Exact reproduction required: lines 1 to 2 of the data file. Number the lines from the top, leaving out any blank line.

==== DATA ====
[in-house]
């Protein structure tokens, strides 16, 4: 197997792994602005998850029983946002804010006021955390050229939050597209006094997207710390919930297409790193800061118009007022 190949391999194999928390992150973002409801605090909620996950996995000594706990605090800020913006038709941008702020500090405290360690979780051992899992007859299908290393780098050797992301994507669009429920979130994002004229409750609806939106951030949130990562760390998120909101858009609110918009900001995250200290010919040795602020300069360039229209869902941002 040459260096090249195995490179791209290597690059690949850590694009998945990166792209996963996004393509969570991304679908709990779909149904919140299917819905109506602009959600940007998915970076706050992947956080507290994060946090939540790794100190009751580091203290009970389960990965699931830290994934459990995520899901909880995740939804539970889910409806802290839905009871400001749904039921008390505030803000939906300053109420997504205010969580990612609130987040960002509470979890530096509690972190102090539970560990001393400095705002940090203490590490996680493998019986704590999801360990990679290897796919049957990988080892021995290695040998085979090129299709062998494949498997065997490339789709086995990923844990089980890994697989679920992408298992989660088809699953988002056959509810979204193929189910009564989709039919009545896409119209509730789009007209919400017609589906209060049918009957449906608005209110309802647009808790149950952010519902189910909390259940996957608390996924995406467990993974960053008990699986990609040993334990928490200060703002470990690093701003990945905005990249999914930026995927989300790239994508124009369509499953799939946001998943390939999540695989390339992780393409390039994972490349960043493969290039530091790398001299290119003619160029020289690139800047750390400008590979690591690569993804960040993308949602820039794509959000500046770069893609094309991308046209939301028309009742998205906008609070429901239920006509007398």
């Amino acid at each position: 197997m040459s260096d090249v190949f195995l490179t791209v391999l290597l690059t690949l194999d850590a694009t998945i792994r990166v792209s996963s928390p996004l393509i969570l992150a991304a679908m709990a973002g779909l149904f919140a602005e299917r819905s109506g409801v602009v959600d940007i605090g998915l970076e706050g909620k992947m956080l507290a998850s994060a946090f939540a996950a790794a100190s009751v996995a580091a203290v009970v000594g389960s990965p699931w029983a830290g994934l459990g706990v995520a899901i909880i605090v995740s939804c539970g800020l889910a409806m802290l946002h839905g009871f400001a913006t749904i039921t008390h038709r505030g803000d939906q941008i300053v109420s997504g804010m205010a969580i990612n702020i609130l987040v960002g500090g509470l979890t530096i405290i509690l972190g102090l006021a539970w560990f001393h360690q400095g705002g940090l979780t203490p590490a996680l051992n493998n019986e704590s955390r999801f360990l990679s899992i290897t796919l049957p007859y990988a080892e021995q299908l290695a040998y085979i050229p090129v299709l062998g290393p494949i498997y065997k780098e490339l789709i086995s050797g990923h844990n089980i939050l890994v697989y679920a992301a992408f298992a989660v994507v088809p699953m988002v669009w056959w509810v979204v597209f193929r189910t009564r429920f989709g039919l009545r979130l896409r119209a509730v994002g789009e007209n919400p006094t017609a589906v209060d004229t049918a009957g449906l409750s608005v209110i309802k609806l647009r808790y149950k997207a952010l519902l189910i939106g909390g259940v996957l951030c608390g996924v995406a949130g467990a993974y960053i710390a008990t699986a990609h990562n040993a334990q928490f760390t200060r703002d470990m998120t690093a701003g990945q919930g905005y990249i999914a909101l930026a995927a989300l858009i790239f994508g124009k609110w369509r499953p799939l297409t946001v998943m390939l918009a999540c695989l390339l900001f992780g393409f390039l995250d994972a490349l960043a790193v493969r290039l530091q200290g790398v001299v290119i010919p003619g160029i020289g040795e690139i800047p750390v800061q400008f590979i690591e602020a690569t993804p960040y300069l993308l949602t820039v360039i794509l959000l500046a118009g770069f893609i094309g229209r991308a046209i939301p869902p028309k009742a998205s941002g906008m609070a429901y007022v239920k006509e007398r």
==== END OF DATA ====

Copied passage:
[in-house]
């Protein structure tokens, strides 16, 4: 197997792994602005998850029983946002804010006021955390050229939050597209006094997207710390919930297409790193800061118009007022 190949391999194999928390992150973002409801605090909620996950996995000594706990605090800020913006038709941008702020500090405290360690979780051992899992007859299908290393780098050797992301994507669009429920979130994002004229409750609806939106951030949130990562760390998120909101858009609110918009900001995250200290010919040795602020300069360039229209869902941002 040459260096090249195995490179791209290597690059690949850590694009998945990166792209996963996004393509969570991304679908709990779909149904919140299917819905109506602009959600940007998915970076706050992947956080507290994060946090939540790794100190009751580091203290009970389960990965699931830290994934459990995520899901909880995740939804539970889910409806802290839905009871400001749904039921008390505030803000939906300053109420997504205010969580990612609130987040960002509470979890530096509690972190102090539970560990001393400095705002940090203490590490996680493998019986704590999801360990990679290897796919049957990988080892021995290695040998085979090129299709062998494949498997065997490339789709086995990923844990089980890994697989679920992408298992989660088809699953988002056959509810979204193929189910009564989709039919009545896409119209509730789009007209919400017609589906209060049918009957449906608005209110309802647009808790149950952010519902189910909390259940996957608390996924995406467990993974960053008990699986990609040993334990928490200060703002470990690093701003990945905005990249999914930026995927989300790239994508124009369509499953799939946001998943390939999540695989390339992780393409390039994972490349960043493969290039530091790398001299290119003619160029020289690139800047750390400008590979690591690569993804960040993308949602820039794509959000500046770069893609094309991308046209939301028309009742998205906008609070429901239920006509007398």